i had an interesting conversation about this subject with my mother, when she was living in Fort McMurray/the tar sands. The first thing my mother usually does when she moves into a new location is to “peruse the yellow pages.” She says that doing this allows her “to get a better understanding of the lay of the land”/the cultural geography. While in Fort Mac, she was surprised to discover how many pages of escort services there were. We spoke further and she made the comment ‘i think it’s because so many men are working away from home,” and i responded, “They are there for capitalist gain. While they rape/exploit the land, they also rape/exploit the women, all out of an incessant greed that they’ve been colonially conditioned throughout their lives to feed.” My mother agreed, and we both sat in a long solemn silence afterward.

The centre panel of this mural exposes a similar type of patriarchal voracity. It also depicts how peoples have been “oppressed through theory,” as a series of eurocentric texts are illustrated in the centre panel. The painted hands (surrounded by text) remind me of the heinous mentality behind the multiple Doctrine(s) of Discovery, which was used as theoretical justification for “european entities to seize lands inhabited by Indigenous peoples under the guise of discovery.”3 When european explorers arrived in america, they proclaimed their discovery by denying the fact that the lands were already occupied. Known as the myth of “terra nullius” (a Latin term meaning “land belonging to no one” or “no man’s land”), this theory was used as rationale for the illegal, immoral acquisition of Indigenous lands, rights, and resources. Yet the colonists didn’t only deny that the lands of the Americas were empty, they also denied Indigenous people’s humanity. We too were considered “empty.” As in devoid of worth, knowledge, morals, culture, government, or civility. The colonizers denied us humanity, as a means to also easily deny us empathy.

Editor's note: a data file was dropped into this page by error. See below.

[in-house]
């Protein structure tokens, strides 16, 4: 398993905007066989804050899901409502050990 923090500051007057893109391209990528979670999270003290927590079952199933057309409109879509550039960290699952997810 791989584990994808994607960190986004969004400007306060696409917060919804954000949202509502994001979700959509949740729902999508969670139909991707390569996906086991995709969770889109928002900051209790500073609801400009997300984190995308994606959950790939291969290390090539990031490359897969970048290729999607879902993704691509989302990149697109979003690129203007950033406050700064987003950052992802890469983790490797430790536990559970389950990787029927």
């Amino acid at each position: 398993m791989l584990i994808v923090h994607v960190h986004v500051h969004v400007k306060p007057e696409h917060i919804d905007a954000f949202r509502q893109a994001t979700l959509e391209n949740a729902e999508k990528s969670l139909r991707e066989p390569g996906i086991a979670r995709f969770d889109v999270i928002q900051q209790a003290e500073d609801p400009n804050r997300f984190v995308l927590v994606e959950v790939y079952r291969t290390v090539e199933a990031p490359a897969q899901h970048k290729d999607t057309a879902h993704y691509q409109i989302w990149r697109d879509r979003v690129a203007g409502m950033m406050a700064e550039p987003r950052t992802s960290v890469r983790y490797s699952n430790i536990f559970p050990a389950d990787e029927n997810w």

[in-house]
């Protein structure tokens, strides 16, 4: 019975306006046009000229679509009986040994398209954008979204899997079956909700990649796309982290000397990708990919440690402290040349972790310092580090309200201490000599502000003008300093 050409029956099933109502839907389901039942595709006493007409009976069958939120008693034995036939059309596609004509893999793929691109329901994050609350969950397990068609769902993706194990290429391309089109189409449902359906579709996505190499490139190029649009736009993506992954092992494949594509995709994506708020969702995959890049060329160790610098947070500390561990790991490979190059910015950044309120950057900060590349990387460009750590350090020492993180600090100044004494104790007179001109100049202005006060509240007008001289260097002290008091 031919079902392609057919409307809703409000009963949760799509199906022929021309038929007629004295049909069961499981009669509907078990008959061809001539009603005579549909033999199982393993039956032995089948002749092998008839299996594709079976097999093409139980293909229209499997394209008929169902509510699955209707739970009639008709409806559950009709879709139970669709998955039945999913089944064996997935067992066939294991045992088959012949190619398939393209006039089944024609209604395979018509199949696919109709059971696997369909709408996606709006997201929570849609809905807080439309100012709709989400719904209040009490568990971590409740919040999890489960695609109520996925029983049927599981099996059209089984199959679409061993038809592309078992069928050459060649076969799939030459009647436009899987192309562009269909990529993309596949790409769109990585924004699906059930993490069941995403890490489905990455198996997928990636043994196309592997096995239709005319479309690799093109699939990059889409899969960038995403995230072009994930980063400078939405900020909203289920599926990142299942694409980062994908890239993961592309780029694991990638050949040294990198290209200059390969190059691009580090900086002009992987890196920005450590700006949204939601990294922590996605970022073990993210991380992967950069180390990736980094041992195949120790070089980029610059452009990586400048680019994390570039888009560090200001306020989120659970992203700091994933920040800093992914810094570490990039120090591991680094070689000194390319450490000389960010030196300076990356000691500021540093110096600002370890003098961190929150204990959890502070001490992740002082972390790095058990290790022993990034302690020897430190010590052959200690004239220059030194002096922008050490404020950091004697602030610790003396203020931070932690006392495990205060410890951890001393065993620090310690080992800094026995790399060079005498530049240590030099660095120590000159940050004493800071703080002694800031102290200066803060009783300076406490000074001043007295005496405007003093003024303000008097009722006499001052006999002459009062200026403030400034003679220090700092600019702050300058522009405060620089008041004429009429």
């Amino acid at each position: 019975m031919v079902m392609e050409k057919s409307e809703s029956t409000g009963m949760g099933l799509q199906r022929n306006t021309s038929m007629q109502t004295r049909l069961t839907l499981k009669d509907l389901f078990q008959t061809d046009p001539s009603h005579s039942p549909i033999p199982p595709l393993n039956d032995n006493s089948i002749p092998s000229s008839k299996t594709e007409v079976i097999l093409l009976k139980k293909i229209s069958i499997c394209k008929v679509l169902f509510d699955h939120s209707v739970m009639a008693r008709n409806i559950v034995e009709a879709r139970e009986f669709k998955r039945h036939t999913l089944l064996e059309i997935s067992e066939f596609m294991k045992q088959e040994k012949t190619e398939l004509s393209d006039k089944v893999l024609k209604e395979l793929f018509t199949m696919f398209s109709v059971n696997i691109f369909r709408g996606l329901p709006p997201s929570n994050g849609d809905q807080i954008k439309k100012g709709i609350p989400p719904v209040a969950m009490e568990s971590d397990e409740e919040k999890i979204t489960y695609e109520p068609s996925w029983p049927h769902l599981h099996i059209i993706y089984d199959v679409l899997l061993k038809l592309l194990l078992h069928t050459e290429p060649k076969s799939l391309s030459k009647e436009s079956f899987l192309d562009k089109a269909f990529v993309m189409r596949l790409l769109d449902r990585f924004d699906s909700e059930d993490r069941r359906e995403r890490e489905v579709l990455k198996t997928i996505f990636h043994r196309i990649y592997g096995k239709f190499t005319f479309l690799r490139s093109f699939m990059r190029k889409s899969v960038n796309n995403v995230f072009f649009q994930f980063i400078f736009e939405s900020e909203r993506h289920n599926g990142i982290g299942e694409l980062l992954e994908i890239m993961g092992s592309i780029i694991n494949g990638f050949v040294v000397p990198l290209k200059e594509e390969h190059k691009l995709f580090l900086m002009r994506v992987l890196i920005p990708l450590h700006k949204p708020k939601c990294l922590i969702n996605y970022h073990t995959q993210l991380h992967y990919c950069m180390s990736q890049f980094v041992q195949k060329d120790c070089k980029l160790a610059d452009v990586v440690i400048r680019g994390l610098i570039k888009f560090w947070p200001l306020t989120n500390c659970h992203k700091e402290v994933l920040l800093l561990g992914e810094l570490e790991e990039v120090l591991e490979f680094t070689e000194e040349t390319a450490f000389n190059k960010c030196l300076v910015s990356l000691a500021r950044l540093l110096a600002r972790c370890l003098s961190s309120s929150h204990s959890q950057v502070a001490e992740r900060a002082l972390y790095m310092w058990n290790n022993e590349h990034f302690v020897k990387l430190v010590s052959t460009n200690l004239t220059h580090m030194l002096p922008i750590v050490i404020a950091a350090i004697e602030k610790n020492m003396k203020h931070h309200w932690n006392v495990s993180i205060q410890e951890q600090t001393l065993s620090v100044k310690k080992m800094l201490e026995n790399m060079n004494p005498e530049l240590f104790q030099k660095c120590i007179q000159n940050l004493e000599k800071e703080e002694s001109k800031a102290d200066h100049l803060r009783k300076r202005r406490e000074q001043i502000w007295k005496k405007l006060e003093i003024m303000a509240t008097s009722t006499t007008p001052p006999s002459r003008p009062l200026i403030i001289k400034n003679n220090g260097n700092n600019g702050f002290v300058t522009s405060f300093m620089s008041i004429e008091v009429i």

While canada promotes itself internationally as a model of equality (in celebration of its 150 birthday), this indifference/denial continues as the citizenry forgets (or was never made aware) that this new nation was built from the erasure of Indigenous rights and liberties. The canadian economy continues to grow exponentially through the maintenance of this inequality; so too does the general populace’s apathy toward the harsh reality of oppressed societies. This erasure of liberty, and preservation of inequality, is enforced/ sustained through a system of colonial thought that is embedded within the architecture of all canadian practice in media, governmental policy, constitutional law, and institutionalized curricula. canadian apathy toward Indigenous and “othered” peoples is the result of colonization. This indifference was designed.

Denial is the number one strategy of coloniality,4 and for this reason i wasn’t surprised at all, unfortunately, to have read about the University of Toronto’s apathy in response to the survivors of sexual assault on campus. In an article written by Lesley Flores,5 provided “the details of institutional responses to sexual violence” on campus. In this text, Flores writes about the Survivors Speak Back poster campaign that was initiated by the Silence is Violence group, and launched on campus March 16, 2017.